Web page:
As Age NI attends ‘Caring for an Ageing Population’ Seminar in Belfast today, Anne O’Reilly, Age NI Chief Executive delivers her perspective on social care in NI.
Last year we spoke to approximately 1,000 older people and asked them what care, one of the UN Principles on Ageing, meant to them. Older people resoundingly told us the hallmarks of care are dignity and respect; quality; having a voice; choice; and access. More can be done to put dignity, choice and independence at the heart of the social care system. It means creating a culture of independence and interdependence, moving away from fostering dependence. It involves social care which will focus on the capabilities of all older people, regardless of their limitations.
Even in the context of finite resources, more can be done to meet this agenda. Supporting and enabling older people to age in their community is what older people want for themselves, but requires policy attention to deliver in a meaningful way. A hospital bed costs £261 per day versus an average of £13.19 per hour for a domiciliary care package – the way forward should be clear.
The reality for older people in Northern Ireland is that our current system of social care is broken. The narrow reach of a needs assessment often ignores the outcomes that older people want from the provision of care, such as transport, housing, personal identity, social and intimate relationships. The system is currently struggling to meet assessed critical and severe needs. Moderate and low level assessed needs are not being prioritised or met. The lion’s share of resources and formal care provision is happening in residential and nursing facilities, and we have yet to experience the full impact of public expenditure cuts yet to come.
The recent refresh of Professor Appleby’s 2006 report demonstrates a 9% greater level of need in Northern Ireland as opposed to England. Northern Ireland fares worst of all UK constituent countries in terms of disability free life expectancy. Pensioner poverty and fuel poverty among older people, both significant risk factors in terms of health, are on the increase in Northern Ireland. Recent figures have predicted that instances of dementia are projected to increase by 200% over the coming 40 years, with Age NI figures suggesting that care for someone living with dementia are in the region of £18,000 per annum. These figures demonstrate the increasing pressures our social care system will come under over the coming years. The worrying point is that the foundation for these pressures is a system that is already creaking at the seams. The challenge in Northern Ireland is not unique. We need to turn the social care system on its head. Inherent in this is an appropriate shift of care delivered through institutions to care delivered at home. Equally important is a shift from treating illness to preventing it. Recent evaluation of the Partnerships for Older People Projects in England demonstrated that for every £1 spent in early intervention, £1.20 savings were identified in the system – specifically on emergency hospital admissions.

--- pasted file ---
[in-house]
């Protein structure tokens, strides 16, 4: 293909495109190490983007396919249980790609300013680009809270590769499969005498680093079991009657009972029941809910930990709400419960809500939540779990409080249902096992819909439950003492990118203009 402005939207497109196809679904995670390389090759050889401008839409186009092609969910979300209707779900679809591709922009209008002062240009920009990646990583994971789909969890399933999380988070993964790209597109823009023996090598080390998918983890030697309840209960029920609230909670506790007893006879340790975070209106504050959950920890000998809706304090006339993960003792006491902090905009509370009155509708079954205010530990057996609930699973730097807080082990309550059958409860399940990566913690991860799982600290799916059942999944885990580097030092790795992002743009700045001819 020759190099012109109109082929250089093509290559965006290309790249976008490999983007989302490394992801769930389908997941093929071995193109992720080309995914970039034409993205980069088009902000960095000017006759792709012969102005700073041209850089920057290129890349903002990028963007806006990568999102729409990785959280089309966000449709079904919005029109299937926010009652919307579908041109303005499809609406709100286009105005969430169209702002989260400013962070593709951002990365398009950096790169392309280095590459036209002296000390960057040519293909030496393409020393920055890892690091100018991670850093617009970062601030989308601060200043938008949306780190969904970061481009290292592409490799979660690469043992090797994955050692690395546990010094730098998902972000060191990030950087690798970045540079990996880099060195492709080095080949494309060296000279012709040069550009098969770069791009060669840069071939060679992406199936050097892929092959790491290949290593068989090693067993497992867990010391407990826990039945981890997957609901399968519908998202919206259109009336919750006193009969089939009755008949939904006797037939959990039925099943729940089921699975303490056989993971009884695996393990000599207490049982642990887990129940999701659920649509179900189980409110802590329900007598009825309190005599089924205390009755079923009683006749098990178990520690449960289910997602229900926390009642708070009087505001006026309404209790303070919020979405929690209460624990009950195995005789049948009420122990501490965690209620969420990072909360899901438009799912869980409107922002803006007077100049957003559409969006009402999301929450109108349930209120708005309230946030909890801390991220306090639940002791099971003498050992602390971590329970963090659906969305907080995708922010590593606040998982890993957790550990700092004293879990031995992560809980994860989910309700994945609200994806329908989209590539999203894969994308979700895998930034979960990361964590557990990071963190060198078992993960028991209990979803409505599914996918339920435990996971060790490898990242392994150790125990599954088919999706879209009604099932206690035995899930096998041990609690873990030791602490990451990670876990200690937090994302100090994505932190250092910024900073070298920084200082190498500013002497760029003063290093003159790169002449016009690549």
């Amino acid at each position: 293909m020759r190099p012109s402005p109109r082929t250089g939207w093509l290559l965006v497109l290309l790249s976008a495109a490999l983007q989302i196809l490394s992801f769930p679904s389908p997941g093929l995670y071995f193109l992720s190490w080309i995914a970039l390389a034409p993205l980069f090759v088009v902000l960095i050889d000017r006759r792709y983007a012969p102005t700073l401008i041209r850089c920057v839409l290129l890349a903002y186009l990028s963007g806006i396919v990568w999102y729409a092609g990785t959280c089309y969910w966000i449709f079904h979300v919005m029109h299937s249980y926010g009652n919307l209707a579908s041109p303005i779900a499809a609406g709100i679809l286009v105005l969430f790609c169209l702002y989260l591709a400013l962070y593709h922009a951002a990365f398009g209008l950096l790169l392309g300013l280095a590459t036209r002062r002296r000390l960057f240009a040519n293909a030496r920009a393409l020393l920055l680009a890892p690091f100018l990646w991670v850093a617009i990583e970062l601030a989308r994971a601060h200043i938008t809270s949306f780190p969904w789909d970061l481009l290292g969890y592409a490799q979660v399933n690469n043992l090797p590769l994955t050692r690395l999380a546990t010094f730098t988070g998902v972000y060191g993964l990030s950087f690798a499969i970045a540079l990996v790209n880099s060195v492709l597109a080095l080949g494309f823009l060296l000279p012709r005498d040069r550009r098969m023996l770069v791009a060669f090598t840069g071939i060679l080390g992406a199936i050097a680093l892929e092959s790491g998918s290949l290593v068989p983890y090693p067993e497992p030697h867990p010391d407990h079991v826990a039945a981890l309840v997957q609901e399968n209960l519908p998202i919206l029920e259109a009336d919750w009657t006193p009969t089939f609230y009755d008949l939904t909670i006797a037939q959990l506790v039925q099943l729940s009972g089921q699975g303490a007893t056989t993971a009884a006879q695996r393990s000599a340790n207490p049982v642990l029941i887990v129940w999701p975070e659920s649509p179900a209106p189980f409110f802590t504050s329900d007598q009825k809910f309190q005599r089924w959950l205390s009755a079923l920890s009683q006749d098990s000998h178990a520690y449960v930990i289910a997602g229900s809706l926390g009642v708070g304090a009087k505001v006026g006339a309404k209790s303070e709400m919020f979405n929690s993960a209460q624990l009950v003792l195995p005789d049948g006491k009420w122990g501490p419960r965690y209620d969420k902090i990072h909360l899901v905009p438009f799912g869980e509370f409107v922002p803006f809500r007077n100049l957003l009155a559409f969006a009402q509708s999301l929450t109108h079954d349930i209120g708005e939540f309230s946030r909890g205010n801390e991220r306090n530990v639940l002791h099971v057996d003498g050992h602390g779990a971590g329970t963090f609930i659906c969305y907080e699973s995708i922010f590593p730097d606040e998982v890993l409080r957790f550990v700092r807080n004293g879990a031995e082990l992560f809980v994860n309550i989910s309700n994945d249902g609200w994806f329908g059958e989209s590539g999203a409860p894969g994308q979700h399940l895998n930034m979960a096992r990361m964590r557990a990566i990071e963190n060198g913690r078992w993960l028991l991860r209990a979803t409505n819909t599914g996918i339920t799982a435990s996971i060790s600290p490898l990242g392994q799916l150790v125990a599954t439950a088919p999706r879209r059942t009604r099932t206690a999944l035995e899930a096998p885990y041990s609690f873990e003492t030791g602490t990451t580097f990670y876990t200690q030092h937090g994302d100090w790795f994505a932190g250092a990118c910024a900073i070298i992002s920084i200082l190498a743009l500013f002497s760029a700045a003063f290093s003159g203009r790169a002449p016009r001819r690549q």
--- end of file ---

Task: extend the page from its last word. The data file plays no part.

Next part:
Recent research commissioned by Age NI demonstrated that the average annual cost of providing health and social services to an adult male or female ranges between £1,000 and £2,000 up to the age of 64 years. It ranges between £2,000 and £4,000 for a man or woman aged between 65 and 79 years, rising sharply for a person over the age of 80 years, to a maximum of £12,000 for a woman aged over 85 years. A new social care system, spanning prevention, rehabilitation and re-ablement offers the opportunity to compress the morbidities that drive those levels of expenditure to a shorter period at the end of someone’s life. Evidence suggests that reductions in the provision of social care can have a knock on effect of increasing demand for other health services, specifically emergency care.
Some of this work is already occurring in the system. The development of the Service Framework for Older People’s Health and Wellbeing is currently setting standards to embed promoting health and wellbeing in older people’s services. NGO’s, the HSCB and Trusts are also engaged in debating how services can be re-configured to better promote rehabilitation and independence. These approaches are welcome but must become more strategic in nature, and be supported by political leadership with a relentless focus to bring forward a fundamental review of the social care system. We believe that the budget announcement of an ‘Invest to Save’ fund offers some basis to invest in the re-modelling of social care services and could be the up-front investment the system requires to support change.
Fixing the social care system must be a priority not only for the incoming Minister for Health, but for the Executive as a whole. With the policy debate likely to include planning policy, housing policy, social security policy, workforce planning to name but a few, political leadership will be required across the next Executive. It’s time to move away from tinkering at the edges and to engage in a fundamental review of social care, a review which must lead the way in developing a social care system that puts dignity, choice and independence of older people at it’s heart; a care system that provides quality, safe services; a care system that meets all level of needs; a care system that prevents poor health; a care system built on enabling older people, whatever their capabilities and a care system that holds a vision of older people continuing to engage and participate; a care system that is fair, sustainable and protects older people.
Download the Agenda for Later Life 2011 (PDF 827KB)